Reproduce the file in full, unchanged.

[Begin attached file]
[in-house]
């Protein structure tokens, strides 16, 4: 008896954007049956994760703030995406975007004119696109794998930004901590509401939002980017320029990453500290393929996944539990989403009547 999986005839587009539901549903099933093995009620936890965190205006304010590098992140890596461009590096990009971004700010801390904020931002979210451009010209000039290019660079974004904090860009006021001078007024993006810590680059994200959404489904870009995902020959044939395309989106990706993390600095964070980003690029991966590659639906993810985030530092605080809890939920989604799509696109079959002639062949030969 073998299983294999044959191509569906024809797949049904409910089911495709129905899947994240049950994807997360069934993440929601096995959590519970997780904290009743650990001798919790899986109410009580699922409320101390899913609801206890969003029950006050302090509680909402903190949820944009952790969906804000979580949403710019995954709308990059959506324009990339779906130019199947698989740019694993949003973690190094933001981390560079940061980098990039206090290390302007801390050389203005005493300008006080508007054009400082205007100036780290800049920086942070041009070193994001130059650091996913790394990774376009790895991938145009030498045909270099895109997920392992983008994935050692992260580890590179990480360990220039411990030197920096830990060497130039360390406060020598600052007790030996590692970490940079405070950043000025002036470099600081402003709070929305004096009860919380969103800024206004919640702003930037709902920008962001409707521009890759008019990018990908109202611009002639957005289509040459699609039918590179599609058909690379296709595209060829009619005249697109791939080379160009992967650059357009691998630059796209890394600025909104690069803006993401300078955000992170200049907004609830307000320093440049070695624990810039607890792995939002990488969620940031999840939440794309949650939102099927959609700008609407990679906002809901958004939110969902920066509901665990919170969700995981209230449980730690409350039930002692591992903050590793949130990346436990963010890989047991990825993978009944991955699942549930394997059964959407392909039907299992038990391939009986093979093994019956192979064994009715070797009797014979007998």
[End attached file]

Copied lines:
[in-house]
């Protein structure tokens, strides 16, 4: 008896954007049956994760703030995406975007004119696109794998930004901590509401939002980017320029990453500290393929996944539990989403009547 999986005839587009539901549903099933093995009620936890965190205006304010590098992140890596461009590096990009971004700010801390904020931002979210451009010209000039290019660079974004904090860009006021001078007024993006810590680059994200959404489904870009995902020959044939395309989106990706993390600095964070980003690029991966590659639906993810985030530092605080809890939920989604799509696109079959002639062949030969 073998299983294999044959191509569906024809797949049904409910089911495709129905899947994240049950994807997360069934993440929601096995959590519970997780904290009743650990001798919790899986109410009580699922409320101390899913609801206890969003029950006050302090509680909402903190949820944009952790969906804000979580949403710019995954709308990059959506324009990339779906130019199947698989740019694993949003973690190094933001981390560079940061980098990039206090290390302007801390050389203005005493300008006080508007054009400082205007100036780290800049920086942070041009070193994001130059650091996913790394990774376009790895991938145009030498045909270099895109997920392992983008994935050692992260580890590179990480360990220039411990030197920096830990060497130039360390406060020598600052007790030996590692970490940079405070950043000025002036470099600081402003709070929305004096009860919380969103800024206004919640702003930037709902920008962001409707521009890759008019990018990908109202611009002639957005289509040459699609039918590179599609058909690379296709595209060829009619005249697109791939080379160009992967650059357009691998630059796209890394600025909104690069803006993401300078955000992170200049907004609830307000320093440049070695624990810039607890792995939002990488969620940031999840939440794309949650939102099927959609700008609407990679906002809901958004939110969902920066509901665990919170969700995981209230449980730690409350039930002692591992903050590793949130990346436990963010890989047991990825993978009944991955699942549930394997059964959407392909039907299992038990391939009986093979093994019956192979064994009715070797009797014979007998």